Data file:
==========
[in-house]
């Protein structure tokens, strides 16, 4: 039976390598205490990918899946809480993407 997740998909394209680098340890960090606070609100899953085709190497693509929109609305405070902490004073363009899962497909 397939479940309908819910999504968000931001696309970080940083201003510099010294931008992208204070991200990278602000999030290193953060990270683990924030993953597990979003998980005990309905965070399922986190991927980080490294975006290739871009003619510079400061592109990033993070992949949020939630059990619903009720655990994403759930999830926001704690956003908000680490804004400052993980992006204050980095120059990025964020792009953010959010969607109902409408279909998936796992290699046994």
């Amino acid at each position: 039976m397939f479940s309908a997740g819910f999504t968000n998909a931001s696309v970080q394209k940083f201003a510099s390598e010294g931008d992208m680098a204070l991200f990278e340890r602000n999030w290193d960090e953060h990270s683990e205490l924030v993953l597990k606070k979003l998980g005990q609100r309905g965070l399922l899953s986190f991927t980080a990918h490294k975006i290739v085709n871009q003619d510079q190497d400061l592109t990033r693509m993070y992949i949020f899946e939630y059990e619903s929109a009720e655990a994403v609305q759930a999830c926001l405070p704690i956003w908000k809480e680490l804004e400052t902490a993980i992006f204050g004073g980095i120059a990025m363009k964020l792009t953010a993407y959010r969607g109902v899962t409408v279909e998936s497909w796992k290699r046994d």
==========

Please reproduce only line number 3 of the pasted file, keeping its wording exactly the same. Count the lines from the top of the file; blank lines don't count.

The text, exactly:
């Amino acid at each position: 039976m397939f479940s309908a997740g819910f999504t968000n998909a931001s696309v970080q394209k940083f201003a510099s390598e010294g931008d992208m680098a204070l991200f990278e340890r602000n999030w290193d960090e953060h990270s683990e205490l924030v993953l597990k606070k979003l998980g005990q609100r309905g965070l399922l899953s986190f991927t980080a990918h490294k975006i290739v085709n871009q003619d510079q190497d400061l592109t990033r693509m993070y992949i949020f899946e939630y059990e619903s929109a009720e655990a994403v609305q759930a999830c926001l405070p704690i956003w908000k809480e680490l804004e400052t902490a993980i992006f204050g004073g980095i120059a990025m363009k964020l792009t953010a993407y959010r969607g109902v899962t409408v279909e998936s497909w796992k290699r046994d």